- Human RightsTorture
- January 26, 2010
- 7 minutes read
Celebrating Police (State) Day in Mubarak’s Egypt
Today Egyptians around the country have off from work and school in recognition of a new national holiday: Police Day. The Mubarak regime, it seems, has a sense of humor after all.
Or maybe it’s not meant to be ironic. Police play a crucial role in this country, which is, for all intents and purposes, a police state. The government wants to celebrate the police for making Egypt the country that it is today.
On Police Day Eve (I’m probably the only person who called it that), the Middle East director for Human Rights Watch spoke at a press conference in Cairo unveiling a report on the state of human rights in the region in 2009. The title was “Egypt and Libya: A Year of Serious Abuses.” Implicated in many of these abuses are the police and other security forces.
While it isn’t the worst in the region–Syria’s Bashar al-Assad rules with a fist so iron that even Facebook can barely squeeze in–the security services have tremendous power in this country. Egypt has been under “emergency law” since President Hosni Mubarak came to power in 1981 after the assassination of Anwar Sadat. Among other things, the emergency law permits indefinite detention without trial, preserves the government’s right to try civilians in military courts, and prohibits gatherings of more than five people. Naturally, the state of emergency gives broad powers to the security services.
The main purpose of the police and security forces here in Egypt is to protect the regime. Police arrest the regime’s opponents regularly. The Muslim Brotherhood, Egypt’s most popular and best organized opposition movement, had over seven hundred of its members in jail as of last March, according to the Human Rights Watch report. Dissidents are often arrested under ridiculous pretenses. Bloggers, in particular, suffer under the yoke of Egypt’s police state. The most notorious case is that of Kareem Amer, a blogger who criticized the government and religious institutions for discrimination against women and inciting sectarianism. Amer has been in jail for four years and is not even allowed visits from his lawyers.
When activists hold political demonstrations, the government responds with an overwhelming show of force. Within minutes hundreds of riot police arrive on the scene, cordon off the area of the protest, and, frequently, beat on protesters. American and European pro-Palestine activists learned this lesson the hard way when they staged demonstrations in Cairo last month. They seemed surprised.
But one doesn’t have to be a dissident or an activist to feel the heavy hand of Hosni Mubarak’s police force. General thuggery abounds. To fill quotas, police will sweep a neighborhood and arrest dozens of young men, hoping that one of them will have his documents out of order or a chunk of hash in his pocket. People disappear for weeks at a time into police stations, where they are beaten or suffer other forms of torture.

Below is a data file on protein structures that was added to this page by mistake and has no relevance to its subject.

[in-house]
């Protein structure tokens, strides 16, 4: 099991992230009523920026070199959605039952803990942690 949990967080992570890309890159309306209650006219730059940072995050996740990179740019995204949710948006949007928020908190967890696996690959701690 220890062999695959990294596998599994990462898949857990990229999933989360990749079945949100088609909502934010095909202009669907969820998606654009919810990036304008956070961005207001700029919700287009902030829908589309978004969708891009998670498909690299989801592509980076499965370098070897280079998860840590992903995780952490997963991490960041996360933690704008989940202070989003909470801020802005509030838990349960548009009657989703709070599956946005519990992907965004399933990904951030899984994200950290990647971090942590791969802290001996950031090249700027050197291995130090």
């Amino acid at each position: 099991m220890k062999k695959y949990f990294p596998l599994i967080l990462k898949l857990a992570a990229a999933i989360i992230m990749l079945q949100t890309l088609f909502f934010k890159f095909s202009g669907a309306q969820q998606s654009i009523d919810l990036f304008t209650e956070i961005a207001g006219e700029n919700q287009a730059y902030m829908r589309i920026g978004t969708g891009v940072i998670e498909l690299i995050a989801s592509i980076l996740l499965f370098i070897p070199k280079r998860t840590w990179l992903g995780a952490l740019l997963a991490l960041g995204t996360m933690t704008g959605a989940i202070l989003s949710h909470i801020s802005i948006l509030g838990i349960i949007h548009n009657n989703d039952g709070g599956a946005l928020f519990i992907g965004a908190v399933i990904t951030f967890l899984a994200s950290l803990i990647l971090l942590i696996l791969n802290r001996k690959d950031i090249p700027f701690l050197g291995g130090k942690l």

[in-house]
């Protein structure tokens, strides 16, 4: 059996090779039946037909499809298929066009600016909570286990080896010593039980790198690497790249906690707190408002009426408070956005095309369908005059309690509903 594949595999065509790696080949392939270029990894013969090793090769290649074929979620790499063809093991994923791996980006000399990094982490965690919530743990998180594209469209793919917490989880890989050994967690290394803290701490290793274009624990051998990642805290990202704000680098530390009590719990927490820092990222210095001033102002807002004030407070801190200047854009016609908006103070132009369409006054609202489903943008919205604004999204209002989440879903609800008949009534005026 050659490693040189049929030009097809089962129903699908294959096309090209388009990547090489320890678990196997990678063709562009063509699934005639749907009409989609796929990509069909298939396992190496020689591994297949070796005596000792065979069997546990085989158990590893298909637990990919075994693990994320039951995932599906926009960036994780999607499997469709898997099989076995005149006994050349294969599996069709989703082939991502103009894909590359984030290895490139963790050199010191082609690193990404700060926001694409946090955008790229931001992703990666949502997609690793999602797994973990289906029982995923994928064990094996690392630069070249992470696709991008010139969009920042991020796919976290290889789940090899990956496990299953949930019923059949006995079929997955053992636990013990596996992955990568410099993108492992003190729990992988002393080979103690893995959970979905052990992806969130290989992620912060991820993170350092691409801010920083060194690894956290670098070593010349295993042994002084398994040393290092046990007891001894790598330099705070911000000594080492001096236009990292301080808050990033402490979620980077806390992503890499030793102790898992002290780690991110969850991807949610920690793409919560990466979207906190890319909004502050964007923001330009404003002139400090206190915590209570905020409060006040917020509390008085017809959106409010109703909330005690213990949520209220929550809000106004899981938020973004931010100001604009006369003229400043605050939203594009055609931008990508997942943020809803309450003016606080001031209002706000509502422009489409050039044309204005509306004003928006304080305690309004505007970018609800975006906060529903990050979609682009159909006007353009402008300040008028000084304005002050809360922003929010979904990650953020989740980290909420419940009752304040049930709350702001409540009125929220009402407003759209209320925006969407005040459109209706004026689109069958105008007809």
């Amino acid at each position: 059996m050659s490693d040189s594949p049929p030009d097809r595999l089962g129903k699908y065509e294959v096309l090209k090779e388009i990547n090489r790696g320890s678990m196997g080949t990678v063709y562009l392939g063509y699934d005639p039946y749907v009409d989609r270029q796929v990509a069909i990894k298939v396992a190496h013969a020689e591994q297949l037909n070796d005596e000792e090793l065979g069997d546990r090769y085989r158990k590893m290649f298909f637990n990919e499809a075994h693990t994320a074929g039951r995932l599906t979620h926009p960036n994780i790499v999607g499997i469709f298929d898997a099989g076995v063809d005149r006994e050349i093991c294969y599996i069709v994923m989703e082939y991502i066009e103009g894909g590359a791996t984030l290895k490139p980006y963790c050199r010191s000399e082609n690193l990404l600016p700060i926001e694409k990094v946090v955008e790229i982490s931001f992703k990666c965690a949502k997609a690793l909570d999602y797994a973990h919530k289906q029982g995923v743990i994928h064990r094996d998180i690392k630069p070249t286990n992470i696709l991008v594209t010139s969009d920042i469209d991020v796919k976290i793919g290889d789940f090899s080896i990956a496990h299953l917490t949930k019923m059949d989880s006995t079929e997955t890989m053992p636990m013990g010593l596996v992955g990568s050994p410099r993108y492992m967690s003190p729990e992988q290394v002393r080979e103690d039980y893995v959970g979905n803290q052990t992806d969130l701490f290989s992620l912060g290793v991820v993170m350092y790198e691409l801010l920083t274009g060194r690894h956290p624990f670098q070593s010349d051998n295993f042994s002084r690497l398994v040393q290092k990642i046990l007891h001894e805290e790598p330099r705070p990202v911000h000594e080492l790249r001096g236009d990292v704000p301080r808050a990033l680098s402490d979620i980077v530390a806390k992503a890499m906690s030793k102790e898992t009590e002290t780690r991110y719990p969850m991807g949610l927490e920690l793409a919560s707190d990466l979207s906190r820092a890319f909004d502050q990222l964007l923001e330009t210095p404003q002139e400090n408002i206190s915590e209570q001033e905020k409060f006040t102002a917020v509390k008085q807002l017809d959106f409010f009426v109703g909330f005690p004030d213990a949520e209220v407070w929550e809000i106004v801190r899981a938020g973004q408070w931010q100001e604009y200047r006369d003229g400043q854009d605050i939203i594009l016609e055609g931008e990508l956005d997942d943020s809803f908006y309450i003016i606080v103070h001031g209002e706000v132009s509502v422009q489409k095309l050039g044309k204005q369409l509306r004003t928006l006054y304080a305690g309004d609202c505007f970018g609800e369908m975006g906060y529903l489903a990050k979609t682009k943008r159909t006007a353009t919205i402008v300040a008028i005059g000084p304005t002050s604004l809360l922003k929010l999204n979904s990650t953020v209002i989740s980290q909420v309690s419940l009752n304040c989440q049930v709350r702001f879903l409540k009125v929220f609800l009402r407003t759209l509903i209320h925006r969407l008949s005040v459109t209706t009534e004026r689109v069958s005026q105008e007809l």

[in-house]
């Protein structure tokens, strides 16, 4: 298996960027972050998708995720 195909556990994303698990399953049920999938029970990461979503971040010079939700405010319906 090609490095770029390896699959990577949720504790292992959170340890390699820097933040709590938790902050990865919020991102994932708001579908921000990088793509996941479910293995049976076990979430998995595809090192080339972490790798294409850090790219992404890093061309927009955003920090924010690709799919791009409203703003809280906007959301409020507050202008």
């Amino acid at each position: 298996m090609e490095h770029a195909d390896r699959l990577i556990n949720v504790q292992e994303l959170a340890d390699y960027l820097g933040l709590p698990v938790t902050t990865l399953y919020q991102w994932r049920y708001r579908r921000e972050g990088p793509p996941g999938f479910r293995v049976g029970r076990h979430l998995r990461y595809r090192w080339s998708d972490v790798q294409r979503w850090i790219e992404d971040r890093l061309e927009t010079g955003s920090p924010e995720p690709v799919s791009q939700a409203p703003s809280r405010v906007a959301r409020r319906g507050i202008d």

This is not a secret. Stories of abuse and torture appear daily in the local independent press. In the past few years there have been several cases of police throwing people from windows. In July 2008, police apprehended a borderline mentally disabled man and, after accusing him of soliciting a prostitute, beat him so severely that he had bleeding in his brain, his shoulder and neck were fractured, and his left arm paralyzed.
Think Giuliani’s New York City times a thousand.
As a foreigner living here, I have very little occasion to deal with the police here. Foreigners are largely off-limits for the security services-unless they do something really bad like talk about Gaza. Even then, the punishment is light by Egyptian standards.
But that doesn’t mean that I’m shielded from it completely. It’s not uncommon to see a police officer grabbing some dude by the collar and screaming at him in the middle of a sidewalk, sometimes going as far as punching him in the face. Occasionally, trucks full of police officers will tear through an open-air market kicking over people’s stalls and stealing goods. A friend of mine told me her landlord informed her that the secret police had been lurking around the apartment building trying to figure out who the foreigner was. Another friend, who volunteers with street children, says that a few weeks ago one of the kids was randomly arrested by the police and hasn’t been heard from since.
Moreover, cops are everywhere in this city. You can’t turn a corner without seeing a police officer. Gigantic boxy trucks packed with cops rumble through the streets day and night. Plainclothes police are ubiquitous.
So what does Egypt do to celebrate Police Day? CNN’s Cairo correspondent suggested on Twitter that “the president will be giving a ‘golden cow prod’ and a ’silver broomstick’ on police day to Cairo’s best.”
It would be funny if it weren’t so scary.